Movie Review of ‘Leaving Las Vegas’ (1995) dir. Mike Figgis
The film I want to write about today is my favourite film of all time, ‘Leaving Las Vegas’ by director Mike Figgis. Despite both Nicholas Cage & Elisabeth Shue being nominated for Academy Awards for their flawless performances, with Nicholas Cage winning best actor for his unmatched performance of the character Ben Sanderson, ‘Leaving Las Vegas’ is considered to many as an obscure indie film. This is a travesty to me, & while I will admit it is not an easy watch, it’s not a ‘feel good’ film you put on when you get home from work to unwind. It is a brutal, heart-wrenching film that shakes you to your core. & it deserves to be experienced, at least once.
For those who have not seen the film, here is a brief synopsis courtesy of IMDb.
‘Ben Sanderson, a Hollywood screenwriter who lost everything because of his alcoholism, arrives in Las Vegas to drink himself to death. There, he meets and forms an uneasy friendship and non-interference pact with prostitute Sera.’
‘Leaving Las Vegas’ stands out to me as being the first film I can recollect ever provoking such a profound, visceral response in me. I went from almost indifferent, less than enthusiastic movie-goer to full fledged film addict the second Figgis cut all sound effects & music as Ben Sanderson, played by Nicholas Cage, drank an entire bottle of whiskey in one hit & then silently screamed as he drove across the US interstate. I felt as though I had been awoken, or rather, I had seen Cage’s portrayal of agony & felt some level of understanding kindle within myself.
There is a popular saying; ‘she wants to be understood more than she wants to be loved’, & in watching ‘Leaving Las Vegas’, I felt understood. The combination of Cage & Shue’s powerful performances, combined with Mike Figgis’ masterful direction & score, I felt as though my own experiences of depression, addiction, pain, emptiness & hollowness were spilt out in front of my very eyes & like the proverbial train crash, I could not tear my eyes away as these two very flawed, although very in love characters, crashed & burned.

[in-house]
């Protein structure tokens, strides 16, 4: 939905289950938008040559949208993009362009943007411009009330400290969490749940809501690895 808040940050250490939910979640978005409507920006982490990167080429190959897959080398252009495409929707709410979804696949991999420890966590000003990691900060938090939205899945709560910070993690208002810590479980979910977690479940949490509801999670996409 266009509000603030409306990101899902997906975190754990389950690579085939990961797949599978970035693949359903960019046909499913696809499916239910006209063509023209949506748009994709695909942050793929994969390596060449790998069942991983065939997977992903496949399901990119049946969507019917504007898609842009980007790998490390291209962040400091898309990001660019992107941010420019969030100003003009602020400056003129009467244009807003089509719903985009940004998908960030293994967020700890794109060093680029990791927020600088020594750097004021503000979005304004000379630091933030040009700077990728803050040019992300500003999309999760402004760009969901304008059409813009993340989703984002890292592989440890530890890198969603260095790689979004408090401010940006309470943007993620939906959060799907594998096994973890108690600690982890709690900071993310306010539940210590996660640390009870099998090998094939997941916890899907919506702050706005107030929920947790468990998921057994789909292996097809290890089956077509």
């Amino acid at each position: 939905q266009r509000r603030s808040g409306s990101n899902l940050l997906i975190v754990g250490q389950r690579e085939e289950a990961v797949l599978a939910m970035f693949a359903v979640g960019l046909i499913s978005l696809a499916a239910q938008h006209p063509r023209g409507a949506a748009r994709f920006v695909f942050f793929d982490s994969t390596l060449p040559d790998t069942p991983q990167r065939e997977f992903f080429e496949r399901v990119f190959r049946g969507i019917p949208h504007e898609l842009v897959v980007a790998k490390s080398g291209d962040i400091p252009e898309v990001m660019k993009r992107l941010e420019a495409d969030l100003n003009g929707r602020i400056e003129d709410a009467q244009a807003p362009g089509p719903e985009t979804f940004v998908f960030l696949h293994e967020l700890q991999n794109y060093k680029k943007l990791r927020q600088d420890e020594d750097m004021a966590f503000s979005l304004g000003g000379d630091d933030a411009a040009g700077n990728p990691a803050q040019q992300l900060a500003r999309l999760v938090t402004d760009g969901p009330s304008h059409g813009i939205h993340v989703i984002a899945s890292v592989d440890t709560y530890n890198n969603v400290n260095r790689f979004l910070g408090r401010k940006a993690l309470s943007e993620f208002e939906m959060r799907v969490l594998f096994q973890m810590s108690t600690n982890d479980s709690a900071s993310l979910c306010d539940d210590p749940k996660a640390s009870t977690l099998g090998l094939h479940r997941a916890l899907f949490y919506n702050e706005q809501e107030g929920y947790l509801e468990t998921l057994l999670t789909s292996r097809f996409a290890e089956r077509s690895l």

Cage’s depiction of Ben & his desperation is multi-faceted & brilliant. Ben is not your typical lost, hurt protagonist who just desperately needs a good woman to rid him of his bad boy ways & set him back on the right path. He is desperate, but this man does not want to be saved. He is not a man on the verge of death, no, rather he is on fire, & as they say ‘the fire is always brightest before it dies’, & this man is definitely going out with a bang. We do not know who or what hurt this man or led him to these events, but we know he is gone. Like a lit firework just before it shoots of into the sky to explode, he is already dead, but this does not diminish his fire or his colour. Cage acts on a level in ‘Leaving Las Vegas’ that is beyond any other actor I have witnessed portraying an addict on film.
“I don’t know if I started drinking ’cause my wife left me or my wife left me ’cause I started drinking, but fuck it anyway.” – Ben Sanderson
‘Leaving Las Vegas’ is a true tragedy, in the Nietzschean concept, & Las Vegas, the city, the backdrop to this tragedy, handled by Figgis as a living, breathing character in itself, so artfully depicted in a dreamlike manner, often gently drifting in & out of shallow focus & slow motion, the film itself, the city, & the performances contained therein exist as a slow moan, with a bright, brooding, rapid & yet soft pulse.